Media Girl Reviews: #TheQueenMzansi 

If Ferguson Films isn’t the first thing that comes to mind when I mention Igazi, The Queen and Rockville then you have been wasting your TV time on the wrong shows.

Not only are Connie and Shona Ferguson #goals in every way, but they have managed to build and maintain a large audience with each of the shows they have developed and produced for DSTV channel Mzansi Magic.

It took no less than two episodes of their latest show, The Queen, to see exactly what their secret was; compelling storylines with plot twists big enough to rival the bombs dropped by Shondaland producers and scriptwriters.

I was sold on the show after I watched the first episode but I didn’t want to be too hasty about declaring my fandom so I waited until the second episode to tweet the hell out of the official hashtag #TheQueenMzansi.

I guess I have the script-writing team (made up of Gwydion Beynon and Phathu Makwarela, Lebogang Mogashoa and Duduzile Mabaso) to thank for all those plot twists and “oh shit” moments which began before the show’s opening credits even rolled.


The anticipation leading up to the The Queen on Mzansi Magic was palpable but the fan response was proof that none of us could have ever expected what Ferguson Films (along with producers Lauren Nell and Amanda Quwe) managed to deliver.

In addition to the gripping story line, viewers have fallen in love with the wardrobe, the set design, the cinematography and the cast – which features a mix of seasoned talent and fresh faces such as Natasha Tahane and Katlego ‘Kat’ Mohuaduba.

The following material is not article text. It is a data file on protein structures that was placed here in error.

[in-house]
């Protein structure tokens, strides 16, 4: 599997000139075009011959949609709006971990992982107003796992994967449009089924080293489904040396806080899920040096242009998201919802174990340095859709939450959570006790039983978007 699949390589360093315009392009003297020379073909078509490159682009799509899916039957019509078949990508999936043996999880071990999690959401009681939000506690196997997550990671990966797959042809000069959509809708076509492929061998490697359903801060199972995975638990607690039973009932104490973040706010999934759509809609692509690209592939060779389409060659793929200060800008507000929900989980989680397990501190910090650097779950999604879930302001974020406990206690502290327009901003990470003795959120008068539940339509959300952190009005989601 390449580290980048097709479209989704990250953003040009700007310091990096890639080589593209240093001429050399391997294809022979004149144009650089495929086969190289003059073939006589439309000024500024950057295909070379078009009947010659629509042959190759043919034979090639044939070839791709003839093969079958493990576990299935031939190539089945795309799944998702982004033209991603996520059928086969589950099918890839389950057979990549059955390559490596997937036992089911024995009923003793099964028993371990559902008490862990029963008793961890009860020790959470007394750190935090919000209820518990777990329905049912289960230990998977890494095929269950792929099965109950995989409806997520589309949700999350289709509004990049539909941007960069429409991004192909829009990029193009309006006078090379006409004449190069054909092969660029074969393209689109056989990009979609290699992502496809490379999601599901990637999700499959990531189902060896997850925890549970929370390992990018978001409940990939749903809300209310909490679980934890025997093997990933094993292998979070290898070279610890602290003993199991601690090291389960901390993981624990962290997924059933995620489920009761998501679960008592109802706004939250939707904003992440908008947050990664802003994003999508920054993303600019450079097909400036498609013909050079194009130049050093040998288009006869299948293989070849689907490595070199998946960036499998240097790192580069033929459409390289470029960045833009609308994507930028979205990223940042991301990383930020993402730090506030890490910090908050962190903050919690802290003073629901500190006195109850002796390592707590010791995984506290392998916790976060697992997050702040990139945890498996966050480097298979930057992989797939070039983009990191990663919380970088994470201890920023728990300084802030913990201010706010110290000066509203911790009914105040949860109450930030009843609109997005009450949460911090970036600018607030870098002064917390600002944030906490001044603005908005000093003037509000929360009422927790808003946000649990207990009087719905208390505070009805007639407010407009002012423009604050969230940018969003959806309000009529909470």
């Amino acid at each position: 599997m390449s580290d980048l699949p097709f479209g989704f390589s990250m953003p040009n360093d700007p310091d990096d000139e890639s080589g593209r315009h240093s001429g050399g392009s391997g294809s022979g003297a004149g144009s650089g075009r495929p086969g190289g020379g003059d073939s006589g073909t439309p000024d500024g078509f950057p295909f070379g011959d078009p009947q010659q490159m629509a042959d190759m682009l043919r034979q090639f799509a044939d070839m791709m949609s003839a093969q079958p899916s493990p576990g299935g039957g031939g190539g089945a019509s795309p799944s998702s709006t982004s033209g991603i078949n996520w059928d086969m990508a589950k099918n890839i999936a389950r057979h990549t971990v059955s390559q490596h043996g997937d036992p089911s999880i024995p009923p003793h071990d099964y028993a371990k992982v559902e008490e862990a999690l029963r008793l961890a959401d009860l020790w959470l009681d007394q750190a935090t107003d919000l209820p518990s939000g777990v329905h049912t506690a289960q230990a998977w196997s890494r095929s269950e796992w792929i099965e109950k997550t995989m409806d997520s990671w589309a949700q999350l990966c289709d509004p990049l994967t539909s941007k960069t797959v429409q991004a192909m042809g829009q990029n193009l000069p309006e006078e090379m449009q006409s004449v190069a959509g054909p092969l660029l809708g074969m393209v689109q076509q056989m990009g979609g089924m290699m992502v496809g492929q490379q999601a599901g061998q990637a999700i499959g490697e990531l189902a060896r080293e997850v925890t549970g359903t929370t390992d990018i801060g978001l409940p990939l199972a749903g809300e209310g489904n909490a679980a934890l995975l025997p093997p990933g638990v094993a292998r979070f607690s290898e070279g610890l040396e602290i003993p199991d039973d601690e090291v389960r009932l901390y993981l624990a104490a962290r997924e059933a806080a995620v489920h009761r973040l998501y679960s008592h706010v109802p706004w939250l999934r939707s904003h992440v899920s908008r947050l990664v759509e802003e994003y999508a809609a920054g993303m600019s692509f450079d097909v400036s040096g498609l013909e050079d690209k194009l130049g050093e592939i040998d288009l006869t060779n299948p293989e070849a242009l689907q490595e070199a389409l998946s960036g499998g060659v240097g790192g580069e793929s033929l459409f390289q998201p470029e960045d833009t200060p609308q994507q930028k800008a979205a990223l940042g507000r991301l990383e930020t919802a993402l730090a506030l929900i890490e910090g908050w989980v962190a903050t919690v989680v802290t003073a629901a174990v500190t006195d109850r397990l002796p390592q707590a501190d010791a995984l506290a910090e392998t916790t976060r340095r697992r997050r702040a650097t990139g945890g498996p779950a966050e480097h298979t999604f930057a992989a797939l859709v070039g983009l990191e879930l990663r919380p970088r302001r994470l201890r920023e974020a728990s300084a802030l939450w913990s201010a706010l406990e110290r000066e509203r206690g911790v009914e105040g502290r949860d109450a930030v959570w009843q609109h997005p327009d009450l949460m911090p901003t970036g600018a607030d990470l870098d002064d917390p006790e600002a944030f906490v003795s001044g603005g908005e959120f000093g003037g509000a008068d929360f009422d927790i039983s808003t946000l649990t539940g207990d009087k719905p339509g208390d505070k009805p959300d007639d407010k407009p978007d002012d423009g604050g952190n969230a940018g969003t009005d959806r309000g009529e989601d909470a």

Viewers were also incredibly excited to see Connie star alongside Sello Maake-ka Ncube as his sister (reminiscent of the type of duo they last played during their time on Generations as Karabo and Archie Moroka). While some argue that Harriet could be described as a more gangster version of Karabo Moroka, Sello’s character, Kgosi, is a departure from that of Archie Moroka. The Queen see’s Sello playing the part of a middle-aged gay man – a portrayal which I find refreshing because I appreciate seeing variations of homosexuality shown on TV. Not just the over-the-top stereotypes that most straight male actors fall back on whenever they are required to play the part of a gay man.

*Fun fact: their daughter, Lesedi Matsunyanye Ferguson, worked on the project as cast coordinator.

The show is not without its criticism though, and from fellow producers and videographers nonetheless, but when a production house has managed to create a show that surpasses the viewership record set by one of the channel’s most successful shows, can you really dispute their winning formula?

I have yet to see the viewership numbers for The Queen but I can safely assume that it is doing quite well which hopefully means that Ferguson Films will provide us with more of the same in the near future. I also hope that this success in numbers translates into a few nominations and wins in the upcoming (2016/17) awards season.

As The Queen and Rockville wind down and come to a season one and season four close respectively, I can’t help but wonder what I’ll do with my time come 9pm.


Follow me on Twitter and Instagram @mediagirl_za and let me know what you think of #The QueenMzansi


2 thoughts on “Media Girl Reviews: #TheQueenMzansi 

  1. The Queen makes for good entertainment. There are some credible characters eg Shaka and Brutus. Kagiso’s character should be more convincing. For a fighter pilot, the character needs more backbone. Also, is this a glammed up version of Uzalo? Amo is pure joy and has truly embraced her character. Jerry …Joy…the jury is still out.


Leave a Reply

Fill in your details below or click an icon to log in: Logo

You are commenting using your account. Log Out /  Change )

Google+ photo

You are commenting using your Google+ account. Log Out /  Change )

Twitter picture

You are commenting using your Twitter account. Log Out /  Change )

Facebook photo

You are commenting using your Facebook account. Log Out /  Change )


Connecting to %s